Opinions expressed here are my own and do not represent the views of the congregation I joyfully serve. But my congregation loves me!

Friday, January 30, 2009

The Jesus Project

Not to be confused with the Jesus Film Project, the Jesus Project asks the provocative question:

What if ...
the most influential man in human history never lived?

So what is the Jesus Project? Scholars with a wide variety of expertise are meeting to sift through the historical evidence to see if there truly be a man beneath the myths. Here is an introduction to the project by Joseph Hoffman:

The Jesus Seminar, founded in 1985 by the late Robert Funk of the University of Montana, was famous for all the wrong reasons—its voting method (marbles), the grandstanding of some of its members, the public style of its meetings, even its openly defiant stance against the claims of miracles in the Gospels—including the resurrection of Jesus. Except for the marbles, none of this was new. The use of additional sources, such as Gnostic and apocryphal gospels, to create a fuller picture of the Jesus-tradition and the focus on context as though it provided content were at least innovative. But the Jesus who emerged from these scholarly travails was so diminished that—as I wrote in a FREE INQUIRY article in 1993—he could not exist apart from his makers: “The Jesus of the [Jesus Seminar] is a talking doll with a questionable repertoire of thirty-one sayings. Pull a string and he blesses the poor.”
OK, a little snarky with my buds at the Jesus Seminar. They can take it. Go on.
What the Seminar had tacitly acknowledged without acknowledging the corollary is that over 80 percent of “Jesus” had been fictionalized by the Gospel writers. That is to say that, if we are to judge a man’s life by his sayings, the greater portion of the literary artifacts known as the Gospels is fictional. If we are to judge by actions, then what actions survived historical criticism? Not the virgin birth, or the Transfiguration, or the healing of the sick, or the purely magical feats such as Cana, or the multiplication of loaves and fishes. The Resurrection had quietly been sent to the attic by theologians in the nineteenth century.
So what's the project?
The Jesus Project, as CSER has named the new effort, is the first methodologically agnostic approach to the question of Jesus’ historical existence....

We regard previous attempts to rule the question out of court as vestiges of a time when the Church controlled the boundaries of permissible inquiry into its sacred books. More directly, we regard the question of the historical Jesus as a testable hypothesis, and we are committed to no prior conclusions about the outcome of our inquiry. This is a statement of our principles, and we intend to stick to them.
Cool. This will be fun.

The critique of the Jesus Seminar is that they didn't go far enough. They were harangued for being too liberal when they were probably too conservative. They came up with a database of sayings and deeds that they thought could be attributed to Jesus. Various portraits of Jesus were constructed from this database. Some critics said the portraits (consciously or unconsciously) came first and the database later.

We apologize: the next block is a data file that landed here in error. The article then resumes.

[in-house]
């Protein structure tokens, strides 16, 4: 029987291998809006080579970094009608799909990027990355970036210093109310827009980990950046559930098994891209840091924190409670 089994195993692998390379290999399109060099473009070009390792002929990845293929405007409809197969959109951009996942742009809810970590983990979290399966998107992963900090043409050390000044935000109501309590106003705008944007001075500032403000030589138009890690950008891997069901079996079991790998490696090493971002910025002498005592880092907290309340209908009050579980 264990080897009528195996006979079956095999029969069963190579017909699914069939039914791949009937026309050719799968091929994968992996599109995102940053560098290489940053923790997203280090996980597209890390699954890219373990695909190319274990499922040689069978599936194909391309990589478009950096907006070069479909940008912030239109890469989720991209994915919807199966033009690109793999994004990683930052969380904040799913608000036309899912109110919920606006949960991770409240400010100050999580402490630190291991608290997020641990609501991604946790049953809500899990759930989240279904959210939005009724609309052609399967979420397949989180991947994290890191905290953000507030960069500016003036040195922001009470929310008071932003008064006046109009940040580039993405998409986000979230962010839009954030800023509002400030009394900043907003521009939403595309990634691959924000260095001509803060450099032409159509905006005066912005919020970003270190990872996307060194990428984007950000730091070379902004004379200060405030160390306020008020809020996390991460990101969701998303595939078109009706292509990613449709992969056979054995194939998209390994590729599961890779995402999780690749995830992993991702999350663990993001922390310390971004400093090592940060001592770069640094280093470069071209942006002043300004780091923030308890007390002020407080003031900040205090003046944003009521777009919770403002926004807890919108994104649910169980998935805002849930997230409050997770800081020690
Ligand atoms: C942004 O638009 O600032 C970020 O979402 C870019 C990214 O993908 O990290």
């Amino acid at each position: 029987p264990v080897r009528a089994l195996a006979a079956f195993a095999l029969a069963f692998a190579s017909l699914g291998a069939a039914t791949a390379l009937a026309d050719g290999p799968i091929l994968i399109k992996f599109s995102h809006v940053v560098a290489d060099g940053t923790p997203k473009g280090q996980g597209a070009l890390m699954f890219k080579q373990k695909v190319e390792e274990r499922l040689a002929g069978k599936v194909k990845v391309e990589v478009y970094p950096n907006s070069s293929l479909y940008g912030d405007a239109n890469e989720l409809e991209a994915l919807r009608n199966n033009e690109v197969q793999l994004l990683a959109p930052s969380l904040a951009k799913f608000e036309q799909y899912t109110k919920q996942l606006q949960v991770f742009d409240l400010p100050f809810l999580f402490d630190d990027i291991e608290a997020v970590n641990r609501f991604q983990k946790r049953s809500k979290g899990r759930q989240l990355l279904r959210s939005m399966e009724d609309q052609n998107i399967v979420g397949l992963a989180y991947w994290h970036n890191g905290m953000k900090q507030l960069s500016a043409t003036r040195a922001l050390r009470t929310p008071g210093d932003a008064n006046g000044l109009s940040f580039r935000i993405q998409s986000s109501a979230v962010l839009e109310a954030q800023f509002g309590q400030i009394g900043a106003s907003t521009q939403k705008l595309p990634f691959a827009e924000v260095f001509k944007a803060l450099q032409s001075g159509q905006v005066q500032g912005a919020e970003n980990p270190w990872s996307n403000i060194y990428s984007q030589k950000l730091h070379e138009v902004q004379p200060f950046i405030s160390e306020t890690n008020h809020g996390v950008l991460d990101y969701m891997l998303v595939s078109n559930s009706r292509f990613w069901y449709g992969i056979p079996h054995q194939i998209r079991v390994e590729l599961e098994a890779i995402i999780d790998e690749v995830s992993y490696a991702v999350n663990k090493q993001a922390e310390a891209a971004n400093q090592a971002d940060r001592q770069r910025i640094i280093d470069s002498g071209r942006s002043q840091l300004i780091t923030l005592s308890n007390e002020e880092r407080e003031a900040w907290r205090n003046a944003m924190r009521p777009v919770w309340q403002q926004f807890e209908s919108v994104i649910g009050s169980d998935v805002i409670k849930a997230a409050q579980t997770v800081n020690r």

I have been mulling over the question of Jesus for some time. Here are a few of my conclusions:
  1. Searching for the historical Jesus is like searching for the historical King Arthur. All we have are legends. Call it the Christ of Faith if you like. You can find literary antecedents for all of the stories about him.
  2. He may have existed. He may not have existed. We can't know. All the tales and portraits about him served the theological purposes of the tellers and the artists. From the perspective of history, one is no more likely than any other. Why? Because no one is home. We can't know the real guy or even if there was a guy. Comparing any portrait to nothing gives you nothing but the portrait.
  3. I think the various historical Jesus portraits are as fictional as Mark's Jesus as well as that of all the other gospel writers, Paul, and those whose portraits of Jesus were later considered "unorthodox."
  4. The historical study gives us insight into the times in which the constructs were made. We can learn about the storytellers, but nothing about the main character of these stories.
Now what? Jesus is going to be with us for a long time. He is not an historical figure. He is a spiritual icon. He is the symbol for our longing. He is both the inspiration and the justification for our actions. He is the cause of war, exclusion, and hell. He is the cause of non-violence, inclusion and the realm of God.

He is what you want him to be. I like the "historical" Jesus. More precisely, I like the Jesus Seminar's Jesus. If it is all construct (and it is), then pick one you like. It is all myth. Pick a myth that works.

April DeConick has been blogging about the Jesus Project and the Jesus Seminar. She is offering a critique of the methodology of the historical Jesus questers, including the Jesus Seminar. It is a good read. I wrote there that regardless of method, I like the theology behind the Jesus Seminar's Jesus.

I like that poet/rebel/healer/fighter for peace and justice who sticks it to the man. He lives his integrity to the death and thus inspires change and hope.

Someone might say, well why do you need Jesus then? My answer is you don't need him. You don't need Hamlet either. You don't need King Arthur. You don't need Abraham or Mary Magdalene, Buddha, Krishna or anyone else. But you have them. We got Jesus, boy howdy, do we got Jesus. So let's make the best of him.

For those who "believe" he is a symbol or metaphor for our highest virtue. Find your Jesus and you will find yourself.



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